Ledes from the Land of Enchantment

Saints of SF | Oriana Diaz Moffa

Santa Fe College Oriana Diaz Moffa photographed for the Saints of Santa Fe College Series in Gainesville, FL. (Photo by Matt Stamey / Santa Fe College)

“My parents always wanted a better future for me and my sister. We were already looking for opportunities in Florida, but it wasn’t until my parents heard about the ELI (English Language Institute) at the University of Florida through a radio spot that my parents knew it would be a better option. They responded to the ad and were given assistance with information on costs, obtaining an F1 visa, and living in Gainesville; During that call, Santa Fe College was mentioned as being near UF. SF was cited as a good option for the school to keep costs down after completing the ELI program. That radio commercial was the first time I heard about Gainesville. Before that, I didn’t know anything about the US, just Disney. But when I got there, I knew Gainesville would be so much more!

Before the ELI program, I knew the basics of English grammar, but it was the speaking, the conversational part that I needed to practice with, mostly because as a Latina, our accents can be very strong and I was always working to improve on it. I admit that I now enjoy it very much when US citizens ask me: “Are you not from here?” The answer is: “No, I come from the most beautiful country I have and will ever visit: Venezuela .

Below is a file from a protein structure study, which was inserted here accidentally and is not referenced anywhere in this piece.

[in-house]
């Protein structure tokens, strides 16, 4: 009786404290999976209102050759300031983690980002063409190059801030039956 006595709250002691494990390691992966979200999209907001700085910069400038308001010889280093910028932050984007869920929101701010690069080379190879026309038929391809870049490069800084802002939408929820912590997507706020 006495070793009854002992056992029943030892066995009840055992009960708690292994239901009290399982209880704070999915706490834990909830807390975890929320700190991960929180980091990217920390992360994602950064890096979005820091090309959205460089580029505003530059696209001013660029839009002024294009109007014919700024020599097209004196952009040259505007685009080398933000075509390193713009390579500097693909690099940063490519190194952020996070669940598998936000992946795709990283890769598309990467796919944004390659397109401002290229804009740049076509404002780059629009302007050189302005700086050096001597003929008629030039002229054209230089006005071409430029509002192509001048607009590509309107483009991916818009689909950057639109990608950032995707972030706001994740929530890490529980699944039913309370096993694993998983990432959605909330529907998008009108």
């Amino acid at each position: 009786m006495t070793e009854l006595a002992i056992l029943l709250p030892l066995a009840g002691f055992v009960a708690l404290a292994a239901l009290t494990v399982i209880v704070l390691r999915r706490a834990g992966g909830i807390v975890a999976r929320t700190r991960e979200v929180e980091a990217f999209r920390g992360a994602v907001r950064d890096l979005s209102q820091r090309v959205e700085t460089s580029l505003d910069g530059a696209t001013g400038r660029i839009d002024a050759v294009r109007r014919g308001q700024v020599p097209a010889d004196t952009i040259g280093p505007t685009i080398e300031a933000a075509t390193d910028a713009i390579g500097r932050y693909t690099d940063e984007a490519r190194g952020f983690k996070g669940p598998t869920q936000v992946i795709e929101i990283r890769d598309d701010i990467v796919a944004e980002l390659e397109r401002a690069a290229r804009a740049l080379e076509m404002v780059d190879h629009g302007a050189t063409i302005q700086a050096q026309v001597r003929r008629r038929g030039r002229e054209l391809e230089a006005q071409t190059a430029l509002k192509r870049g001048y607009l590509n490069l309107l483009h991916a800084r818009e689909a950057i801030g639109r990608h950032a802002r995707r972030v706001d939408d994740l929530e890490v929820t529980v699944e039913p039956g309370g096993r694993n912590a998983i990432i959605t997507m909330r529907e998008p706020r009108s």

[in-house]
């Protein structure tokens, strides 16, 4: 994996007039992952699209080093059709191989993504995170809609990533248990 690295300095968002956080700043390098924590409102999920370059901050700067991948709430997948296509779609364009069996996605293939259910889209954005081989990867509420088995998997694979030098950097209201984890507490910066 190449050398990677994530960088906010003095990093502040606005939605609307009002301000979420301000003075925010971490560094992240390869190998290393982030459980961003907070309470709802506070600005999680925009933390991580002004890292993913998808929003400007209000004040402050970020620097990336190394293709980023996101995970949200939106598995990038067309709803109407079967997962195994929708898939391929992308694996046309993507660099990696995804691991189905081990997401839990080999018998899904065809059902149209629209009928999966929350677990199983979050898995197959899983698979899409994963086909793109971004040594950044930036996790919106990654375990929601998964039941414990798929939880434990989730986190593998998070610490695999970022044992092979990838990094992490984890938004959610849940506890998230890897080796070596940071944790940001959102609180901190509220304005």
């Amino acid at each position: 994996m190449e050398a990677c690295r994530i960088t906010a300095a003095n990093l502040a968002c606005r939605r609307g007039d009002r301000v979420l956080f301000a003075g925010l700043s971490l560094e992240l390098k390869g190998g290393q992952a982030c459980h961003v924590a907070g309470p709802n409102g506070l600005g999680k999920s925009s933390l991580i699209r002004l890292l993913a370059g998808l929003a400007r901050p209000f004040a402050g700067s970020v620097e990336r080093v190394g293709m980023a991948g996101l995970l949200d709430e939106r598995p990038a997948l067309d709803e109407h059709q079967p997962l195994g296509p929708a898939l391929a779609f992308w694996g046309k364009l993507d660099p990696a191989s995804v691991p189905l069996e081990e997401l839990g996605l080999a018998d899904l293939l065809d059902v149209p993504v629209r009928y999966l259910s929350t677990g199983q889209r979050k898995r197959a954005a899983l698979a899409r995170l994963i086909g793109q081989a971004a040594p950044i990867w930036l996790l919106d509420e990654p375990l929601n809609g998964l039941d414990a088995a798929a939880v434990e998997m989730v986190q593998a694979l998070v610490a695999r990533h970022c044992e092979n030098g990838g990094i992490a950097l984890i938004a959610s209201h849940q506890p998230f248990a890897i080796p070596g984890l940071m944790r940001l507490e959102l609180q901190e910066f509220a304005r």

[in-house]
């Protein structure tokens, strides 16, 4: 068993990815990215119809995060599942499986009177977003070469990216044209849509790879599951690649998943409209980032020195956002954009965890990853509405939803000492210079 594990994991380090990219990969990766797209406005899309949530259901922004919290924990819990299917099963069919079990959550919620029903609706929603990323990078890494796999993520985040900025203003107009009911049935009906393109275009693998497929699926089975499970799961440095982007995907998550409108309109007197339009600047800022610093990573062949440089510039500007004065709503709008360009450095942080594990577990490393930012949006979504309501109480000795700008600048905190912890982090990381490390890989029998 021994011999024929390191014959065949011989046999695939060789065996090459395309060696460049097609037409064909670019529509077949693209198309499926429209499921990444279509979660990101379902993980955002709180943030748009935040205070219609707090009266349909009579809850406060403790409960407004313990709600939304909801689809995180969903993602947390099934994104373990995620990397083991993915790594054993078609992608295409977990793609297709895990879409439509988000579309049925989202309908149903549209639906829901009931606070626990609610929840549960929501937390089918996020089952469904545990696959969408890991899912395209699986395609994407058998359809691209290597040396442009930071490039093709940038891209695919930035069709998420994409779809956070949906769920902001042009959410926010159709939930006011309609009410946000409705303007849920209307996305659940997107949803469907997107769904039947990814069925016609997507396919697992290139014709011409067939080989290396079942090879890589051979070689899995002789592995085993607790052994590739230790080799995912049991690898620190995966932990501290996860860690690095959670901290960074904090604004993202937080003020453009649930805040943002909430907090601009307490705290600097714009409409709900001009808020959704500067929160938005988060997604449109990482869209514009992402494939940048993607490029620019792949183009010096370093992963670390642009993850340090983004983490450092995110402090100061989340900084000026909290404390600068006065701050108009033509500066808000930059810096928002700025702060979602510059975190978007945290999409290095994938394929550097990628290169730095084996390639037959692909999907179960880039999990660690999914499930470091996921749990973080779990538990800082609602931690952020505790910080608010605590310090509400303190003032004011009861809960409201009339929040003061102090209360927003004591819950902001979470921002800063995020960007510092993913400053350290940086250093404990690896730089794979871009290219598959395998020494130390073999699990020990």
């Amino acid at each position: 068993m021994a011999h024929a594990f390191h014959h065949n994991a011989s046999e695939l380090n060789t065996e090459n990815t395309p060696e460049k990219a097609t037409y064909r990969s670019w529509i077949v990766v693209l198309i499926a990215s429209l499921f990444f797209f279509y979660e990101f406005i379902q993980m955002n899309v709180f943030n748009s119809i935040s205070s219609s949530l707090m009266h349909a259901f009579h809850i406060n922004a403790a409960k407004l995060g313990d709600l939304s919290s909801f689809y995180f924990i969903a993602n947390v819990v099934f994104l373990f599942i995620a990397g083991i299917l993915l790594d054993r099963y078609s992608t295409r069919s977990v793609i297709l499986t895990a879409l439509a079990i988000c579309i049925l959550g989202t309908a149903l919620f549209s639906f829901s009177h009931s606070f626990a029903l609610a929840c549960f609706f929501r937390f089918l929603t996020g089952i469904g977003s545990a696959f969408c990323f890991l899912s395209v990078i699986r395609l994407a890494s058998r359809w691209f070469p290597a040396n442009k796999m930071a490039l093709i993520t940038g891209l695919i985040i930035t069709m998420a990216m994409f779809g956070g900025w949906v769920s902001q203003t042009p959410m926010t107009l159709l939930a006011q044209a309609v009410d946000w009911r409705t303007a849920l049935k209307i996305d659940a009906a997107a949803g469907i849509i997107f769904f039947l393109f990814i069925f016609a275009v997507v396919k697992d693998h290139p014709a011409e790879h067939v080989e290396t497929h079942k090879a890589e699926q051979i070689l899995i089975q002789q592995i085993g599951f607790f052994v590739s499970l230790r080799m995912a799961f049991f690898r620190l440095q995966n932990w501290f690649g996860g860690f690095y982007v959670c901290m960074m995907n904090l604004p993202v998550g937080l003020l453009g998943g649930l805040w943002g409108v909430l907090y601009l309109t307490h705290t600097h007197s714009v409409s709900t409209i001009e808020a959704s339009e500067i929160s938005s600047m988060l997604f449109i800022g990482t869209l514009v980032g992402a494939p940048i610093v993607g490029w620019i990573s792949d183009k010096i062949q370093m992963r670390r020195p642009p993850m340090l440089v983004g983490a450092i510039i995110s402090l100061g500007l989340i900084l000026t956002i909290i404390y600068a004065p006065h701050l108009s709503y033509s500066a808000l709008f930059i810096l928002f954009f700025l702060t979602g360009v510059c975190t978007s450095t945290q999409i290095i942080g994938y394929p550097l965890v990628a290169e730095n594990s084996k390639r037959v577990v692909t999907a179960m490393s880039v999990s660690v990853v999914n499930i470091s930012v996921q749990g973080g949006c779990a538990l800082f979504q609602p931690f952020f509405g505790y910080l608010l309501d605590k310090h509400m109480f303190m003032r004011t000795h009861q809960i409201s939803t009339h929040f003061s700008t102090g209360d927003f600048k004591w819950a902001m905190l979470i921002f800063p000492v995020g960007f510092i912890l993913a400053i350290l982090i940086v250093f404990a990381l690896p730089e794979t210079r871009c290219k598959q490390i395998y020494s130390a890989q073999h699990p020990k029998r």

I didn’t come here to make people sad about Venezuela, I just want to raise awareness; opening their eyes and helping them see what is not shown and not believe everything they hear. Venezuelan culture is fun and cool. It’s a very warm country in terms of people. They make you feel welcome anywhere, it is common for them to treat you like you have been friends all your life.

The food is rich in taste and soul. Unfortunately when I came to the US, most of the food I ate was artificial, anything but homemade. I miss my mother’s food. There’s this lasagna that we’re making a little differently. It’s not called lasagna, it’s called pasticho. It’s like a pasta cake, a pasta cake with meat and bechamel sauce, it’s like an alfredo sauce. We combined that with a meat and it tastes so much better than just marinara sauce. Some people will add sweet plantains to the recipe (recipe below).

It can be difficult to be away from my home country and family, but I have had people at SF who have helped guide me along the way.